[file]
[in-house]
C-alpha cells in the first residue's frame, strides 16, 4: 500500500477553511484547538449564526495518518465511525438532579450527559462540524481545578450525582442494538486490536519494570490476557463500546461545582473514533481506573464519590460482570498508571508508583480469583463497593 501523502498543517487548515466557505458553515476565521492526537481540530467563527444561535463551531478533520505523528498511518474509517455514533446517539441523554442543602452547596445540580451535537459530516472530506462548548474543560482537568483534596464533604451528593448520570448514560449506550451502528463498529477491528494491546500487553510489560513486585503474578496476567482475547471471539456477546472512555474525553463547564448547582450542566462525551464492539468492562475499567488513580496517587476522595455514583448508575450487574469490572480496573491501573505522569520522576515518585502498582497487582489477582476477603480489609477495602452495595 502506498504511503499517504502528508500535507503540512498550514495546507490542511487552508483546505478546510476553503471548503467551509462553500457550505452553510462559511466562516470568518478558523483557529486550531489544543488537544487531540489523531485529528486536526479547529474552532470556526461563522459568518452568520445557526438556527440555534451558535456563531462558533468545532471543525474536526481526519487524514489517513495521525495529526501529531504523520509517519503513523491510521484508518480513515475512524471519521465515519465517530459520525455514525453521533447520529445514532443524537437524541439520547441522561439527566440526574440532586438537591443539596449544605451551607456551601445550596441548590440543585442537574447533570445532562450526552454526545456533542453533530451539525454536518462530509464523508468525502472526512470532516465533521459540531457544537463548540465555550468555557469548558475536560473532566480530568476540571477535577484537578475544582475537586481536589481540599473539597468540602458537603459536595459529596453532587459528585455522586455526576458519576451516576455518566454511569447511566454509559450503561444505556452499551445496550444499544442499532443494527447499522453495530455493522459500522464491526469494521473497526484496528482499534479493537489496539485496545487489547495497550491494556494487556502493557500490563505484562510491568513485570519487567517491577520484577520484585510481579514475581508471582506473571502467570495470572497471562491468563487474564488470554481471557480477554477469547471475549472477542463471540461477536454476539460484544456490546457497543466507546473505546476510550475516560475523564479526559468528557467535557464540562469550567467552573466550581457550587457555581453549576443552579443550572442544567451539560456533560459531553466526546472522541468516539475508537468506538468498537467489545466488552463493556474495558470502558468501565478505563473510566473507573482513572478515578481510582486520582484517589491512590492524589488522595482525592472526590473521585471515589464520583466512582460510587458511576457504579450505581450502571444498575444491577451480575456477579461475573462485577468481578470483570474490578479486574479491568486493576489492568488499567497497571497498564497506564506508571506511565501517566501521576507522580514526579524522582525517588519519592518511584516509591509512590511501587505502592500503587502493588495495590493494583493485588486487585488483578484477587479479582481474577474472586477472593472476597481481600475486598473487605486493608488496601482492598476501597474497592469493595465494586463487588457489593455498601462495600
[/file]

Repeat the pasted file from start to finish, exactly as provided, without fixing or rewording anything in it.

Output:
[in-house]
C-alpha cells in the first residue's frame, strides 16, 4: 500500500477553511484547538449564526495518518465511525438532579450527559462540524481545578450525582442494538486490536519494570490476557463500546461545582473514533481506573464519590460482570498508571508508583480469583463497593 501523502498543517487548515466557505458553515476565521492526537481540530467563527444561535463551531478533520505523528498511518474509517455514533446517539441523554442543602452547596445540580451535537459530516472530506462548548474543560482537568483534596464533604451528593448520570448514560449506550451502528463498529477491528494491546500487553510489560513486585503474578496476567482475547471471539456477546472512555474525553463547564448547582450542566462525551464492539468492562475499567488513580496517587476522595455514583448508575450487574469490572480496573491501573505522569520522576515518585502498582497487582489477582476477603480489609477495602452495595 502506498504511503499517504502528508500535507503540512498550514495546507490542511487552508483546505478546510476553503471548503467551509462553500457550505452553510462559511466562516470568518478558523483557529486550531489544543488537544487531540489523531485529528486536526479547529474552532470556526461563522459568518452568520445557526438556527440555534451558535456563531462558533468545532471543525474536526481526519487524514489517513495521525495529526501529531504523520509517519503513523491510521484508518480513515475512524471519521465515519465517530459520525455514525453521533447520529445514532443524537437524541439520547441522561439527566440526574440532586438537591443539596449544605451551607456551601445550596441548590440543585442537574447533570445532562450526552454526545456533542453533530451539525454536518462530509464523508468525502472526512470532516465533521459540531457544537463548540465555550468555557469548558475536560473532566480530568476540571477535577484537578475544582475537586481536589481540599473539597468540602458537603459536595459529596453532587459528585455522586455526576458519576451516576455518566454511569447511566454509559450503561444505556452499551445496550444499544442499532443494527447499522453495530455493522459500522464491526469494521473497526484496528482499534479493537489496539485496545487489547495497550491494556494487556502493557500490563505484562510491568513485570519487567517491577520484577520484585510481579514475581508471582506473571502467570495470572497471562491468563487474564488470554481471557480477554477469547471475549472477542463471540461477536454476539460484544456490546457497543466507546473505546476510550475516560475523564479526559468528557467535557464540562469550567467552573466550581457550587457555581453549576443552579443550572442544567451539560456533560459531553466526546472522541468516539475508537468506538468498537467489545466488552463493556474495558470502558468501565478505563473510566473507573482513572478515578481510582486520582484517589491512590492524589488522595482525592472526590473521585471515589464520583466512582460510587458511576457504579450505581450502571444498575444491577451480575456477579461475573462485577468481578470483570474490578479486574479491568486493576489492568488499567497497571497498564497506564506508571506511565501517566501521576507522580514526579524522582525517588519519592518511584516509591509512590511501587505502592500503587502493588495495590493494583493485588486487585488483578484477587479479582481474577474472586477472593472476597481481600475486598473487605486493608488496601482492598476501597474497592469493595465494586463487588457489593455498601462495600